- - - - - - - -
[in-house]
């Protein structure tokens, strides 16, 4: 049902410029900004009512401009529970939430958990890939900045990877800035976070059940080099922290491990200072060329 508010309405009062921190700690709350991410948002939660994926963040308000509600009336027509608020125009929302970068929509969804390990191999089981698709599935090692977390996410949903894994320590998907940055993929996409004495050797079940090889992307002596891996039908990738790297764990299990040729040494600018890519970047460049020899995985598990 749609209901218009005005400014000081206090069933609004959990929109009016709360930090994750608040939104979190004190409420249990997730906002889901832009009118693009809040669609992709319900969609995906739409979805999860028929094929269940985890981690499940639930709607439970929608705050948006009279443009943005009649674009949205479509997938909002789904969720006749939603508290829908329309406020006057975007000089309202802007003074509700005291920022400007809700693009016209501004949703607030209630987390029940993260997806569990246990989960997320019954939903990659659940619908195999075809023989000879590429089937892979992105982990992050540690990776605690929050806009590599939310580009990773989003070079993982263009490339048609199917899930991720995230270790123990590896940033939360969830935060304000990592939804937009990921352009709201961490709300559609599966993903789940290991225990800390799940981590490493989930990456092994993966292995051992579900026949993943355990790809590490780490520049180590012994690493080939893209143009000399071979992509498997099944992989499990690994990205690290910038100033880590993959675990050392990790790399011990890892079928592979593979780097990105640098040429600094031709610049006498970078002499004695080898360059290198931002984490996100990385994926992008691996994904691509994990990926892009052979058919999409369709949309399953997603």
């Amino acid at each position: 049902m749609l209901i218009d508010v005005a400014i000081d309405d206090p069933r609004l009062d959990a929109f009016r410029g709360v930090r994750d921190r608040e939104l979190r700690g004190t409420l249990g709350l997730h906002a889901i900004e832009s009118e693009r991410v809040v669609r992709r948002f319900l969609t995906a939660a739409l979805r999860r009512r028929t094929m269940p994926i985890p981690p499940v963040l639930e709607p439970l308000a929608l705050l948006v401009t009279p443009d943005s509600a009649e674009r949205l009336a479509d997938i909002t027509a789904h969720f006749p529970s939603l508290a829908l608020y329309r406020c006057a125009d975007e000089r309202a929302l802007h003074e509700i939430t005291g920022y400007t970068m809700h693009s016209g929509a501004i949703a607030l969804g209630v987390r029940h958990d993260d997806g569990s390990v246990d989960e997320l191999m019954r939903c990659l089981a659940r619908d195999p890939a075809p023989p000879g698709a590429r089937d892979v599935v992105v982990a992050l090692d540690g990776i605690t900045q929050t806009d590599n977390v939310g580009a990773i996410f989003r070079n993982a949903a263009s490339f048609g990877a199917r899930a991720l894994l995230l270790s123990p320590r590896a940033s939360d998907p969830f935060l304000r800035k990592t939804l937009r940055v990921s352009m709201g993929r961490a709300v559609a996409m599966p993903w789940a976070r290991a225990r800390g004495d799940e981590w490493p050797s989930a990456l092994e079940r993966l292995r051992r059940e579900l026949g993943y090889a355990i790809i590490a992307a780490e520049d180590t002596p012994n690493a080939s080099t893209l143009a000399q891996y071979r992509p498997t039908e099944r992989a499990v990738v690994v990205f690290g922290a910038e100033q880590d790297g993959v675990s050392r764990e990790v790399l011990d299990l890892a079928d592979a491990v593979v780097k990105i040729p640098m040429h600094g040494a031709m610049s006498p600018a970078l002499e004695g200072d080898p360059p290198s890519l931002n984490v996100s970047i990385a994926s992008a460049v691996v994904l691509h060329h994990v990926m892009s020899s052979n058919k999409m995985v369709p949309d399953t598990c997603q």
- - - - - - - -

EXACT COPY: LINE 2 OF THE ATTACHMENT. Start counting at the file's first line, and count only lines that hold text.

């Protein structure tokens, strides 16, 4: 049902410029900004009512401009529970939430958990890939900045990877800035976070059940080099922290491990200072060329 508010309405009062921190700690709350991410948002939660994926963040308000509600009336027509608020125009929302970068929509969804390990191999089981698709599935090692977390996410949903894994320590998907940055993929996409004495050797079940090889992307002596891996039908990738790297764990299990040729040494600018890519970047460049020899995985598990 749609209901218009005005400014000081206090069933609004959990929109009016709360930090994750608040939104979190004190409420249990997730906002889901832009009118693009809040669609992709319900969609995906739409979805999860028929094929269940985890981690499940639930709607439970929608705050948006009279443009943005009649674009949205479509997938909002789904969720006749939603508290829908329309406020006057975007000089309202802007003074509700005291920022400007809700693009016209501004949703607030209630987390029940993260997806569990246990989960997320019954939903990659659940619908195999075809023989000879590429089937892979992105982990992050540690990776605690929050806009590599939310580009990773989003070079993982263009490339048609199917899930991720995230270790123990590896940033939360969830935060304000990592939804937009990921352009709201961490709300559609599966993903789940290991225990800390799940981590490493989930990456092994993966292995051992579900026949993943355990790809590490780490520049180590012994690493080939893209143009000399071979992509498997099944992989499990690994990205690290910038100033880590993959675990050392990790790399011990890892079928592979593979780097990105640098040429600094031709610049006498970078002499004695080898360059290198931002984490996100990385994926992008691996994904691509994990990926892009052979058919999409369709949309399953997603």